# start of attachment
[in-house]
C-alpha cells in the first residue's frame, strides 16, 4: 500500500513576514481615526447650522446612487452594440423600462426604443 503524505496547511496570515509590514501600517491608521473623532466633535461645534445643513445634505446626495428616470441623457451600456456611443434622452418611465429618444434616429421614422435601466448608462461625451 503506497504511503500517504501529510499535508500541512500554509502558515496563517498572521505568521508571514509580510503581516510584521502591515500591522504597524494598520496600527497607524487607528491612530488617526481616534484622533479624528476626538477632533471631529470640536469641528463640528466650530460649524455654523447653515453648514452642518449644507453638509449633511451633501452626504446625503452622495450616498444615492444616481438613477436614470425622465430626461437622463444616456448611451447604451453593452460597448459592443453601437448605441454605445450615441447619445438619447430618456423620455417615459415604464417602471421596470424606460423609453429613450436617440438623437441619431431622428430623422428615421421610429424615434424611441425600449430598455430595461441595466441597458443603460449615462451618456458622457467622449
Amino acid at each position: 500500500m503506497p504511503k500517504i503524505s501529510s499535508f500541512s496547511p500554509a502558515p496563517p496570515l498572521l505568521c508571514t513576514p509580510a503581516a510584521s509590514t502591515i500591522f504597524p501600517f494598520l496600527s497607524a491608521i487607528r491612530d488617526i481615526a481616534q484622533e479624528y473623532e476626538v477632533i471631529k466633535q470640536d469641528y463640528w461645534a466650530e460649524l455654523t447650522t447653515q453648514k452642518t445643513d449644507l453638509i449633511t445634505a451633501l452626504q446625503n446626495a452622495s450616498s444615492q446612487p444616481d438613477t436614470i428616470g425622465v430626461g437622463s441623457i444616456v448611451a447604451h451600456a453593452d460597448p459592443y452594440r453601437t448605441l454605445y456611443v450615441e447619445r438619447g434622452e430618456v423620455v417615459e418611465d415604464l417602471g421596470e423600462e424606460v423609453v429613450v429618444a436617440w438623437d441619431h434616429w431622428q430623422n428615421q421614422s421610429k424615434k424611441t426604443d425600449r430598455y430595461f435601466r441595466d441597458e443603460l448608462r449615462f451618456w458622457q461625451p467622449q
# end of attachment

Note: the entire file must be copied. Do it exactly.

[in-house]
C-alpha cells in the first residue's frame, strides 16, 4: 500500500513576514481615526447650522446612487452594440423600462426604443 503524505496547511496570515509590514501600517491608521473623532466633535461645534445643513445634505446626495428616470441623457451600456456611443434622452418611465429618444434616429421614422435601466448608462461625451 503506497504511503500517504501529510499535508500541512500554509502558515496563517498572521505568521508571514509580510503581516510584521502591515500591522504597524494598520496600527497607524487607528491612530488617526481616534484622533479624528476626538477632533471631529470640536469641528463640528466650530460649524455654523447653515453648514452642518449644507453638509449633511451633501452626504446625503452622495450616498444615492444616481438613477436614470425622465430626461437622463444616456448611451447604451453593452460597448459592443453601437448605441454605445450615441447619445438619447430618456423620455417615459415604464417602471421596470424606460423609453429613450436617440438623437441619431431622428430623422428615421421610429424615434424611441425600449430598455430595461441595466441597458443603460449615462451618456458622457467622449
Amino acid at each position: 500500500m503506497p504511503k500517504i503524505s501529510s499535508f500541512s496547511p500554509a502558515p496563517p496570515l498572521l505568521c508571514t513576514p509580510a503581516a510584521s509590514t502591515i500591522f504597524p501600517f494598520l496600527s497607524a491608521i487607528r491612530d488617526i481615526a481616534q484622533e479624528y473623532e476626538v477632533i471631529k466633535q470640536d469641528y463640528w461645534a466650530e460649524l455654523t447650522t447653515q453648514k452642518t445643513d449644507l453638509i449633511t445634505a451633501l452626504q446625503n446626495a452622495s450616498s444615492q446612487p444616481d438613477t436614470i428616470g425622465v430626461g437622463s441623457i444616456v448611451a447604451h451600456a453593452d460597448p459592443y452594440r453601437t448605441l454605445y456611443v450615441e447619445r438619447g434622452e430618456v423620455v417615459e418611465d415604464l417602471g421596470e423600462e424606460v423609453v429613450v429618444a436617440w438623437d441619431h434616429w431622428q430623422n428615421q421614422s421610429k424615434k424611441t426604443d425600449r430598455y430595461f435601466r441595466d441597458e443603460l448608462r449615462f451618456w458622457q461625451p467622449q